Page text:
6. The initialsDOHrefer to the Hawaii Department of Health.

7. The initialsdvmean or refer to deciview(s).

8. The initialsEGUmean or refer to Electric Generating Units.

9. The wordsEPA, we, usorourmean or refer to the United States Environmental Protection Agency.

10. The initialsFIPmean or refer to Federal Implementation Plan.

11. The initialsFLMsmean or refer to Federal Land Managers.

12. The wordsHawaiiandStatemean or refer to the State of Hawaii.

13. The initialsHECOmean or refer to the Hawaiian Electric Company.

14. The initialsHELCOmean or refer to the Hawaii Electric Light Company.

15. The initialsIMPROVEmean or refer to Interagency Monitoring of Protected Visual Environments monitoring network.

16. The initialsMECOmean or refer to Maui Electric Company.

17. The initialsMWmean or refer to megawatt(s).

18. The initialsNO Xmean or refer to nitrogen oxides.

19. The initialsNPmean or refer to National Park.

20. The initialsOCmean or refer to organic carbon.

21. The initialsPMmean or refer to particulate matter.

22. The initialsPM 2.5mean or refer to particulate matter with an aerodynamic diameter of less than or equal to 2.5 micrometers (fine particulate matter).

23. The initialsPM 10mean or refer to particulate matter with an aerodynamic diameter of less than or equal to 10 micrometers (coarse particulate matter).

24. The initialsPSDmean or refer to Prevention of Significant Deterioration.

25. The initialsRAVImean or refer to Reasonably Attributable Visibility Impairment.

26. The initialsRPmean or refer to Reasonable Progress.

27. The initialsRPGorRPGsmean or refer to Reasonable Progress Goal(s).

28. The initialsSIPmean or refer to State Implementation Plan.

29. The initialsSO 2mean or refer to sulfur dioxide.

30. The initialstpymean or refer to tons per year.

31. The initialsTSDmean or refer to Technical Support Document.

32. The initialsURPmean or refer to Uniform Rate of Progress.

33. The initialsVOCmean or refer to volatile organic compounds.

34. The initialsWRAPmean or refer to the Western Regional Air Partnership.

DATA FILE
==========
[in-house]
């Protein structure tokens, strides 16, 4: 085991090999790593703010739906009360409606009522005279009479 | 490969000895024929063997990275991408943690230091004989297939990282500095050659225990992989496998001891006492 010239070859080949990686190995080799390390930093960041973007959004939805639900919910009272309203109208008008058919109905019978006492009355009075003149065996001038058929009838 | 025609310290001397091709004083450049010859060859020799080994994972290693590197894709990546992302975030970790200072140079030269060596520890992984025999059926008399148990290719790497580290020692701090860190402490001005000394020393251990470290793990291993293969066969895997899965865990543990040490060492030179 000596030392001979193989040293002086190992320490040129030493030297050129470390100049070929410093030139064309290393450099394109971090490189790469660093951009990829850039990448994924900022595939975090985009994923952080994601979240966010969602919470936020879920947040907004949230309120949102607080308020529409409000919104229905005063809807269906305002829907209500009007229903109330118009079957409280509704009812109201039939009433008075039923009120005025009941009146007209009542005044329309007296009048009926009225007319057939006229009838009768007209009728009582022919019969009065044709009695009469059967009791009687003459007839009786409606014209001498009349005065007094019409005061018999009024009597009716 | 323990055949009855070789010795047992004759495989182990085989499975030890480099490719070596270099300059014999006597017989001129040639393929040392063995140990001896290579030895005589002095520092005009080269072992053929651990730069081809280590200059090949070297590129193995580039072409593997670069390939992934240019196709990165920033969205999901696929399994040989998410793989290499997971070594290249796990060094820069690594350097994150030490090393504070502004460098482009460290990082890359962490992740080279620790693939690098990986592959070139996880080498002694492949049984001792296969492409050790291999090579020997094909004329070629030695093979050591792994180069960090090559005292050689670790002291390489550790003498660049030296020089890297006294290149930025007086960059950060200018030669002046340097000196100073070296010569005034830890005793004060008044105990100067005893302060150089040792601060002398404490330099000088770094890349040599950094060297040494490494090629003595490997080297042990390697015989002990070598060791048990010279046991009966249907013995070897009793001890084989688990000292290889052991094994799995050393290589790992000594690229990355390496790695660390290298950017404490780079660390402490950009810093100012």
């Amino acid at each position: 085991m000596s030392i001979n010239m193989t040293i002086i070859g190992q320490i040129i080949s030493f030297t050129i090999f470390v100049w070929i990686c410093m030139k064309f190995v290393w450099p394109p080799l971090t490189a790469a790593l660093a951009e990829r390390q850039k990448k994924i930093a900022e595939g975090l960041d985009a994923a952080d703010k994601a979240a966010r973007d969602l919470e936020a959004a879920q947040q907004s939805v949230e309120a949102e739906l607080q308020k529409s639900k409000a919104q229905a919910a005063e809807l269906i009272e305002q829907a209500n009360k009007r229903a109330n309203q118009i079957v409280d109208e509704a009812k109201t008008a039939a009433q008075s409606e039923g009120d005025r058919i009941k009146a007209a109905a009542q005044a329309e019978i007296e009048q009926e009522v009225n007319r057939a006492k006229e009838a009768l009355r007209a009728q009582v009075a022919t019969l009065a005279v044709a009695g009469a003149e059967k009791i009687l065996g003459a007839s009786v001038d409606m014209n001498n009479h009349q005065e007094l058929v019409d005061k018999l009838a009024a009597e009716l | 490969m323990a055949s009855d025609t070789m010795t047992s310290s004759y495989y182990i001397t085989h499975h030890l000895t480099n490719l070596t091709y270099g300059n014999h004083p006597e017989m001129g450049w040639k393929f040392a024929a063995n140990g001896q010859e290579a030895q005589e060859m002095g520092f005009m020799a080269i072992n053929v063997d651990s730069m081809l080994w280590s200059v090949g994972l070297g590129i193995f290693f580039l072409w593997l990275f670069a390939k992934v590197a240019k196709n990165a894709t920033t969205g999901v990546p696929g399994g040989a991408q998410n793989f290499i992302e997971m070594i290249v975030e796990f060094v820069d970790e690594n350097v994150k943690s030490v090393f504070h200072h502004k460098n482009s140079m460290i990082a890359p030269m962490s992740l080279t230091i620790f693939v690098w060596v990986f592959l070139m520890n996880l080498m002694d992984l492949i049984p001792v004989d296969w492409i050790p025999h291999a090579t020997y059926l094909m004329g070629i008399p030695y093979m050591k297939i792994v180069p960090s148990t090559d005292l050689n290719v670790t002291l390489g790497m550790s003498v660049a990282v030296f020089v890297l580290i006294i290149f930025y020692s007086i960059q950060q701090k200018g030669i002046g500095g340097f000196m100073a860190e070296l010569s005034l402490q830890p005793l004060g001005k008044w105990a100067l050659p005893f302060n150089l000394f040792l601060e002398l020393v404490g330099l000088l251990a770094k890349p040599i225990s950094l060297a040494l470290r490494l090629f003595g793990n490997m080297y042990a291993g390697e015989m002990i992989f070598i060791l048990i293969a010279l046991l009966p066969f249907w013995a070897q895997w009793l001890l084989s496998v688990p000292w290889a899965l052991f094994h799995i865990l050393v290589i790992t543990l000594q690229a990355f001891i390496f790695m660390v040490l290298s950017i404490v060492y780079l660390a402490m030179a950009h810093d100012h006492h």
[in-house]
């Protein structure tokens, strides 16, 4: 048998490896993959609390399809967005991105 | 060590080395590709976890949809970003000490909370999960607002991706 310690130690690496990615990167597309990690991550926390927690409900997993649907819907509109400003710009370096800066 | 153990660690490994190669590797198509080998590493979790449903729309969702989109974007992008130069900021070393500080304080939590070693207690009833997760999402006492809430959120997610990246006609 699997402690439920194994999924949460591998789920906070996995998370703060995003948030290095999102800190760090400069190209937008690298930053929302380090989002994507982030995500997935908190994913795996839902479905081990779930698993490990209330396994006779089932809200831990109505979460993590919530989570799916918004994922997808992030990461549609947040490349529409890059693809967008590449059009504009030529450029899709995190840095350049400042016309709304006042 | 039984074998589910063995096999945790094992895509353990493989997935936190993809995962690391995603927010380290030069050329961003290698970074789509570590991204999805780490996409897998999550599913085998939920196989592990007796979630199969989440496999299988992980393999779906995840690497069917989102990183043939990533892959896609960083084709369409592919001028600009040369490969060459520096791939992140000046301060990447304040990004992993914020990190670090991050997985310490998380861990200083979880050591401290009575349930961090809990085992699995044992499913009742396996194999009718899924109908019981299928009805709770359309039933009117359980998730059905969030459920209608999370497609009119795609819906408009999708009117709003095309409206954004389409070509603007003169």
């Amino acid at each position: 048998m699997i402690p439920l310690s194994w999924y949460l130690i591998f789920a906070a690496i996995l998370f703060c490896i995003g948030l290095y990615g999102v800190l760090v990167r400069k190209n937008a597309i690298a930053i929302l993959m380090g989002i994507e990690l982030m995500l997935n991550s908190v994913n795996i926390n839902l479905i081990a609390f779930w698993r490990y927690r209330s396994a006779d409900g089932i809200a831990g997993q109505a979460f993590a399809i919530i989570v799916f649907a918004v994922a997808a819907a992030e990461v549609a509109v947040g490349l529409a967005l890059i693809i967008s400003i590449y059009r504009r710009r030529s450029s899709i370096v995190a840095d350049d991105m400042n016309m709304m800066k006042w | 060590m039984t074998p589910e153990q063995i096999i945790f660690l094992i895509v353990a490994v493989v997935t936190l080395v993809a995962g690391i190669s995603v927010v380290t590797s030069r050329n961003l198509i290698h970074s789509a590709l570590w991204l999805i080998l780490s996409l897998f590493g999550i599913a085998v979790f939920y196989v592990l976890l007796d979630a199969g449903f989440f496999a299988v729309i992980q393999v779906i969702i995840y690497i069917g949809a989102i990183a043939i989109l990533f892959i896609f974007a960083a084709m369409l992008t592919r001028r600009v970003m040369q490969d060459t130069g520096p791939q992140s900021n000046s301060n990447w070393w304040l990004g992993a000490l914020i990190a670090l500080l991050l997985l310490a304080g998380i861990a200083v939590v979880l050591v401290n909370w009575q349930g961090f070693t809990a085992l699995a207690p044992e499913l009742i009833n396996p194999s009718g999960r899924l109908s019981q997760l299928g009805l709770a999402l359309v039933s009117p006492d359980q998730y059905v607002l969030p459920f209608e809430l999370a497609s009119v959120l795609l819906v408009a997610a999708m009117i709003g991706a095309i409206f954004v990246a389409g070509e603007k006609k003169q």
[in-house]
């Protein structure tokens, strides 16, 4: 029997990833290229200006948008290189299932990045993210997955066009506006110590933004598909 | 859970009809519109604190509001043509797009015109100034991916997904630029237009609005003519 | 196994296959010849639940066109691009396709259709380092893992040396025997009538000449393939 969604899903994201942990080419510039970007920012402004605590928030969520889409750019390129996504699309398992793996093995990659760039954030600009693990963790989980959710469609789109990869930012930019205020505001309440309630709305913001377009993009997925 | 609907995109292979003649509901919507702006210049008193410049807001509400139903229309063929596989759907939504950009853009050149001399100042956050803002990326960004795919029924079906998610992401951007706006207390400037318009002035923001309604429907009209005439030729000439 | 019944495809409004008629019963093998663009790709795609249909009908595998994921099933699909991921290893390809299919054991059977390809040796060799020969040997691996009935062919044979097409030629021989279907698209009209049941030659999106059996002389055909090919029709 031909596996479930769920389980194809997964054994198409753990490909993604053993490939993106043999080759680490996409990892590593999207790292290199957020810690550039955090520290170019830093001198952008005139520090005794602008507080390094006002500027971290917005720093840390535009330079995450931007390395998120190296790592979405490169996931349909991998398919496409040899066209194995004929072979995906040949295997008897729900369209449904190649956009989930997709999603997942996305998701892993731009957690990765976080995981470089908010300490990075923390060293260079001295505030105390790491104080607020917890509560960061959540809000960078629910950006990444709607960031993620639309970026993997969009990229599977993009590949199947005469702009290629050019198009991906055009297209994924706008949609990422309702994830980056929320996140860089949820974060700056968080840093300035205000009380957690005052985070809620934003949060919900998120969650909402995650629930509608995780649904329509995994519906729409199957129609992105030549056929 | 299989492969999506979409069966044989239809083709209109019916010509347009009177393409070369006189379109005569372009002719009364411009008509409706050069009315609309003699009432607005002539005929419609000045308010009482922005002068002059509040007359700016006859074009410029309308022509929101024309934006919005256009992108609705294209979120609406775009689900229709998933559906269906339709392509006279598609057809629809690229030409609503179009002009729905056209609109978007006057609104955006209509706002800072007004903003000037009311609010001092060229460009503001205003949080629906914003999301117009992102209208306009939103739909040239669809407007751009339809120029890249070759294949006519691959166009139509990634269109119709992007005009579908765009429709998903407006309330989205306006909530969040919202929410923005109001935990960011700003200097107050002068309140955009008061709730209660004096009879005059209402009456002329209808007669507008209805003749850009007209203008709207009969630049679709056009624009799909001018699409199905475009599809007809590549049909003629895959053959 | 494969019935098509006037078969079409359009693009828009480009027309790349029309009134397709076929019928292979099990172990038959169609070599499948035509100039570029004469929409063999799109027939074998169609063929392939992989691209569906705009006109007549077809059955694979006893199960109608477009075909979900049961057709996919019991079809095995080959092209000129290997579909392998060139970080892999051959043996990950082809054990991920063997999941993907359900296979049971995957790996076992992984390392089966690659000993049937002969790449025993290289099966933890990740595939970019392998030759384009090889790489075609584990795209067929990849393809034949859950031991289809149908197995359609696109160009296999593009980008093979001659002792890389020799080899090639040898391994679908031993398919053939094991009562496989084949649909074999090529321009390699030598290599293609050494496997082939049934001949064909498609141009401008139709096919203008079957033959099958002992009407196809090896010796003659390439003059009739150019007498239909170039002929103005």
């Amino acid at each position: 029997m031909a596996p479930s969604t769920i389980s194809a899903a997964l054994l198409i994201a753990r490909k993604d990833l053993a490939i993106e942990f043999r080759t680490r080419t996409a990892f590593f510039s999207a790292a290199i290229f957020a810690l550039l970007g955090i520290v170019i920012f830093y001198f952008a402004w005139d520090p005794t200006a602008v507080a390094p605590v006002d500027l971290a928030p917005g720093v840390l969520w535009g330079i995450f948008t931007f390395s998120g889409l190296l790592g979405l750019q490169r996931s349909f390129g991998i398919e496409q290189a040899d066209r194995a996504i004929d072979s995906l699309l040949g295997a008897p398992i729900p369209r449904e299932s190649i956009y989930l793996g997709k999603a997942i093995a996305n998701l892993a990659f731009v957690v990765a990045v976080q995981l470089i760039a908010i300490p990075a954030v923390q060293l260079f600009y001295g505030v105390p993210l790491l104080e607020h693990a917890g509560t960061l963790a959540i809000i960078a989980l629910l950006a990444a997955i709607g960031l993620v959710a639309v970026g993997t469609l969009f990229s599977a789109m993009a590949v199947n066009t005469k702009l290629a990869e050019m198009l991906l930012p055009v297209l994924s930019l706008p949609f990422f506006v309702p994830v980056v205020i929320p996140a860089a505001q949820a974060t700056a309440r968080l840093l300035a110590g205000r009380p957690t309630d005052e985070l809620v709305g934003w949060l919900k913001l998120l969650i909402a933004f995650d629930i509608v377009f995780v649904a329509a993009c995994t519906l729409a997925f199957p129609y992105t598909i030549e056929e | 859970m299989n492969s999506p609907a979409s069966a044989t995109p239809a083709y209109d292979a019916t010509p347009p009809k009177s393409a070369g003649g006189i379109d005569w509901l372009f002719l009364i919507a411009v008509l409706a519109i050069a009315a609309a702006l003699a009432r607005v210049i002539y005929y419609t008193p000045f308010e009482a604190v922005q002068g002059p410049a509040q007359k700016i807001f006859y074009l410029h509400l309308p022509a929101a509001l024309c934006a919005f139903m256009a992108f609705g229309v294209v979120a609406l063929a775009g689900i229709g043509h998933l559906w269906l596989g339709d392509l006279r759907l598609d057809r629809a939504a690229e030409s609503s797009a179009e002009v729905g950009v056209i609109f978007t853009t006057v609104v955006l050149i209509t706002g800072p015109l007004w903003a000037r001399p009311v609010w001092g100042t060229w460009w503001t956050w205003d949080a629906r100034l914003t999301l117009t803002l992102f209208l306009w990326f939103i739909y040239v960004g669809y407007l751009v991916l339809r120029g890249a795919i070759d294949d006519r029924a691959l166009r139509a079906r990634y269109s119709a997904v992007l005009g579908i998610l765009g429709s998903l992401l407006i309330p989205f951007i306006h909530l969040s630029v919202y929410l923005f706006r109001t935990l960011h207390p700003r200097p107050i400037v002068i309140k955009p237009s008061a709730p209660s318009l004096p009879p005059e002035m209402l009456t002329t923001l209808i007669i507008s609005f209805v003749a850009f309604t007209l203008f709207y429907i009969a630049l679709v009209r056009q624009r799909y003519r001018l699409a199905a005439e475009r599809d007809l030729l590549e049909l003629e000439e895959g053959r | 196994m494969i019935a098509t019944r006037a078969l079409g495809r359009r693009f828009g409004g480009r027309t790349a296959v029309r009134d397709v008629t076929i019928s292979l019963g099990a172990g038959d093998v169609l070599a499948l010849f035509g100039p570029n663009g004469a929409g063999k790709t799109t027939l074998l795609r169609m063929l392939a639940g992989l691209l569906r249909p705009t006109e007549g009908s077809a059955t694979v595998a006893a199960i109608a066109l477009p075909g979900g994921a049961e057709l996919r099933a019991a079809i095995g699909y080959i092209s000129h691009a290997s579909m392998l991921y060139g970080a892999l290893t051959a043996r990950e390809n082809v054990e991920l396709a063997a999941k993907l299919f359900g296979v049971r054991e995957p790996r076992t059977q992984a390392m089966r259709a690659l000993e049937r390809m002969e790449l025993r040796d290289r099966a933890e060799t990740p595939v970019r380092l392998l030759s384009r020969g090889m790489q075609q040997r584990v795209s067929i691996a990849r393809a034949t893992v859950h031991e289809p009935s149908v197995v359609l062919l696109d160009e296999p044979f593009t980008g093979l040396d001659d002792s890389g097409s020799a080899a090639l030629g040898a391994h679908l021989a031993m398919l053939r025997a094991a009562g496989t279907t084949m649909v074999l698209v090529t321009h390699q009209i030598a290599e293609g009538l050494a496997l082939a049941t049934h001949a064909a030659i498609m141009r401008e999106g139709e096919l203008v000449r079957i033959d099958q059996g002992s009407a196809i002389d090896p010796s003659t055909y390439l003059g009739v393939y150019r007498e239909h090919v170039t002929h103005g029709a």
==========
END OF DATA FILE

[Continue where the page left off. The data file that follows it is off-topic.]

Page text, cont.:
On May 29, 2012, the EPA proposed a FIP to address regional haze in the State of Hawaii. We proposed to determine that this FIP would meet the requirements of the CAA and EPA's rules concerning reasonable progress towards the national goal of preventing any future and remedying any existing man-made impairment of visibility in mandatory Class I areas.2 A detailed explanation of the requirements for regional haze plans and an explanation of EPA's Plan are provided in our Notice of Proposed Rulemaking and are not restated here.3

2Areas designated as mandatory Class I Federal areas consist of NPs exceeding 6000 acres, wilderness areas and national memorial parks exceeding 5000 acres, and all international parks that were in existence on August 7, 1977. 42 U.S.C. 7472(a). In accordance with section 169A of the CAA, EPA, in consultation with the Department of the Interior, promulgated a list of 156 areas where visibility is identified as an important value. 44 FR 69122 (November 30, 1979). The extent of a mandatory Class I area includes subsequent changes in boundaries, such as park expansions. 42 U.S.C. 7472(a). Although states and tribes may designate as Class I additional areas which they consider to have visibility as an important value, the requirements of the visibility program set forth in section 169A of the CAA apply only to “mandatory Class I Federal areas.” Each mandatory Class I Federal area is the responsibility of a “Federal Land Manager.” 42 U.S.C. 7602(i). When we use the term “Class I area” in this action, we mean a “mandatory Class I Federal area.”

3 See77 FR 31691 (May 29, 2012).